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Adam Sandler plays an ex-hockey player who picks up another set of sticks, but he quickly learns his gruff behavior is no match for the golf course.
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Harry and the Hendersons
A Seattle family (led by patriarch John Lithgow) take in an unlikely guest: a giant, furry Sasquatch named Harry.
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Winona Ryder and Christian Slater star in this pitch-black comedy as two teenagers who conspire to kill off the reigning mean girls at their high school, the Heathers.
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A prickly London cop is reassigned to a country post and paired up with a bumbling local, and the pair soon uncover a large conspiracy regarding the deaths of several members of the local village.
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I Love You, Man
On the eve of his wedding, Paul Rudd strikes up a bromantic friendship with Jason Segel in the hopes that he’ll be his best man in this unconventional rom-com.
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This 2008 crime comedy from Three Billboards Outside Ebbing, Missouri’s Martin McDonagh stars Colin Farrell and Brendan Gleeson as hitmen hiding out in Bruges, Belgium.
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The Incredible Jessica James
The Daily Show’s Jessica Williams proves her leading lady status as a struggling New York playwright who, following a breakup, bounces back by dating a recently single older guy (played by Chris Dowd).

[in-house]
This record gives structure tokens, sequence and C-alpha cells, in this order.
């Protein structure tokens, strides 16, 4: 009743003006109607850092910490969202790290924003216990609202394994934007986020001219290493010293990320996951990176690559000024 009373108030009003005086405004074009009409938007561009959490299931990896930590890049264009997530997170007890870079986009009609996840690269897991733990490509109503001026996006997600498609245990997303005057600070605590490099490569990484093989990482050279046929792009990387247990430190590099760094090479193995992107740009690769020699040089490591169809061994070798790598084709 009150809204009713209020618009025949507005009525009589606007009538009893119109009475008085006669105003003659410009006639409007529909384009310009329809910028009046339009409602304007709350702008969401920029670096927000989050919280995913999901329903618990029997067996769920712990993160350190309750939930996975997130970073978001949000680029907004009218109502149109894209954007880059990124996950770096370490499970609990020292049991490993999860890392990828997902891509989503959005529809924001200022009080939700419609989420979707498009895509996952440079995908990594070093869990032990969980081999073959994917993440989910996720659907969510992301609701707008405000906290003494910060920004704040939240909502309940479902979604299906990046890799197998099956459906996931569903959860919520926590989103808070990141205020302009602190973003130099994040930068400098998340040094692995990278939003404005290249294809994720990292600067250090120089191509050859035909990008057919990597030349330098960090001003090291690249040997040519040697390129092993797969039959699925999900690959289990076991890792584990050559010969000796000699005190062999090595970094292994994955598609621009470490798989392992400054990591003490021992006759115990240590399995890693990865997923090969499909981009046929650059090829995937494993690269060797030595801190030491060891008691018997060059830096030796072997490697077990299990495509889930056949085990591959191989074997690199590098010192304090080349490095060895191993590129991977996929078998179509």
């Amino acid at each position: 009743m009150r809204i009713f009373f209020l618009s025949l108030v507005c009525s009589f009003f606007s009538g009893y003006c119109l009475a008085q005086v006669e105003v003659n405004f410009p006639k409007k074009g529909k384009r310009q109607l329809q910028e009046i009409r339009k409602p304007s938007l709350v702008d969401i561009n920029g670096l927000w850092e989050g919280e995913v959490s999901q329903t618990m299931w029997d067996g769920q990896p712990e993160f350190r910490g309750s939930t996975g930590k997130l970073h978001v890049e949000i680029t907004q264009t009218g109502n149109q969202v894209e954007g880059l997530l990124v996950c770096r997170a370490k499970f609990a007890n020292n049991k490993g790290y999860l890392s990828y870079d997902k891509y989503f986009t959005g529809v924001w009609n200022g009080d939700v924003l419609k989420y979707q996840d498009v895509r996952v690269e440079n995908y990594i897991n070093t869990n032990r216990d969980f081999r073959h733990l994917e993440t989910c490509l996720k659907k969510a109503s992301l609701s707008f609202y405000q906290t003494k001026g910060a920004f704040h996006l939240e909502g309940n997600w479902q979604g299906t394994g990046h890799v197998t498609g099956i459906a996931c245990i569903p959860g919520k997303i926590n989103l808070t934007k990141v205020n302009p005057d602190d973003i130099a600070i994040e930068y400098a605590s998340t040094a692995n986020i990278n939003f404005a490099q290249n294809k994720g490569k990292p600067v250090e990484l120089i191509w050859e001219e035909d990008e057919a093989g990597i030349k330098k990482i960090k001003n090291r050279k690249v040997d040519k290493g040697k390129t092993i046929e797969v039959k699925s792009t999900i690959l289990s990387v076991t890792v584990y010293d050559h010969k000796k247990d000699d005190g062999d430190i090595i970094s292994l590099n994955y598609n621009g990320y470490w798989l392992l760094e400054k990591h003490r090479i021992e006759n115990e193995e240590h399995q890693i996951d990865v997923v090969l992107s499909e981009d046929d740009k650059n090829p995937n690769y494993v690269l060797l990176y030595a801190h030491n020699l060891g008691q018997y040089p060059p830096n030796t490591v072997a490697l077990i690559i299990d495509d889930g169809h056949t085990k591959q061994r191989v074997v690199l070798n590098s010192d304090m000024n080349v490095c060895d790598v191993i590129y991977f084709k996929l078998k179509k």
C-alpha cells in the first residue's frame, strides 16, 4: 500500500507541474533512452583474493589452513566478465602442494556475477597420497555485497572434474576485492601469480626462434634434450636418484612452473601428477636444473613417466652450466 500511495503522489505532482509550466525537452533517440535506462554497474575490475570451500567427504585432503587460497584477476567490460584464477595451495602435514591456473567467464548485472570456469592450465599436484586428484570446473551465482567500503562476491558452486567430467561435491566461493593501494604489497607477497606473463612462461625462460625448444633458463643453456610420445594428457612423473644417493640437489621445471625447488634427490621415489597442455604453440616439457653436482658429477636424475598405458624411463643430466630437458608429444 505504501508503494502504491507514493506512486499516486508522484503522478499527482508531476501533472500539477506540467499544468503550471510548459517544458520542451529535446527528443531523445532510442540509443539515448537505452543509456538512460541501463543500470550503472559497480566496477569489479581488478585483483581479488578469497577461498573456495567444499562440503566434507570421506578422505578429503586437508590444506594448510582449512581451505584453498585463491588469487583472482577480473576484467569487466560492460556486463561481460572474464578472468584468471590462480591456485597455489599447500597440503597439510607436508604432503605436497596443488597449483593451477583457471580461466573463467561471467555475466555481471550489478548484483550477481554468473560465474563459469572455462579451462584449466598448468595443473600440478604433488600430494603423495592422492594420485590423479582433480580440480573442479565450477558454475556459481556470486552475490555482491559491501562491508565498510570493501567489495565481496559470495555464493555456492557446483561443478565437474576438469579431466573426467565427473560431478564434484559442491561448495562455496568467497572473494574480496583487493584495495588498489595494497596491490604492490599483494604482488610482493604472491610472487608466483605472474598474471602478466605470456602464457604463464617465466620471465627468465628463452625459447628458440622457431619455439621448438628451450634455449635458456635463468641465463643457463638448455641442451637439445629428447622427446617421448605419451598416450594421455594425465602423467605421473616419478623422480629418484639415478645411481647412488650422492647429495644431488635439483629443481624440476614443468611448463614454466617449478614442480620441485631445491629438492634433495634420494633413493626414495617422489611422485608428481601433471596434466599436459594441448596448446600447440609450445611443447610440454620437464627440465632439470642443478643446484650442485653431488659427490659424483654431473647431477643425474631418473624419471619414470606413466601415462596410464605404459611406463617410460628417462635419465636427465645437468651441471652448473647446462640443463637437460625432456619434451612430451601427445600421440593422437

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An underrated Steven Soderbergh film, this comedy stars Matt Damon as a high-level agriculture business exec who goes rogue and begins working alongside an FBI investigation into his employer’s shady dealings.
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Julie & Julia
Nora Ephron directs this charming comedy that tells two stories: that of Julia Child as she learns the art of French cooking, and that of the blogger Julie Powell, who learns to cook decades later with the help of Child’s recipes.
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Kicking and Screaming
Noah Baumbach’s breakthrough movie follows a group of aimless friends in their first year after graduating from college, which sees them stuck in their college town trying to avoid adulthood.
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The Legacy of a Whitetail Deer Hunter
Director Jody Hill and star Danny McBride join forces once again for this Netflix Original, which stars Josh Brolin as legendary hunter Buck Ferguson, who sets out for an epic hunting adventure with his son.
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Life of Brian
Monty Python take on Christ with this story of Brian of Nazareth, a man who was born on the same night as Jesus—just in the stable next door—and spends his entire life being mistaken for the messiah.
28 of 50
The monsters under your bed are real (and really gross, and really stupid) in this supernatural adventure starring Fred and Ben Savage.
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This modern classic, written and directed by Richard Curtis, follows a bunch of Londoners—all connected in various ways—as they stumble through the holiday season in search of love and affection.
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Zach Galifianakis is a rube who’s convinced by two criminals (Owen Wilson and Kristen Wiig) to pull off a daring heist in this willfully absurd based-on-real-events comedy.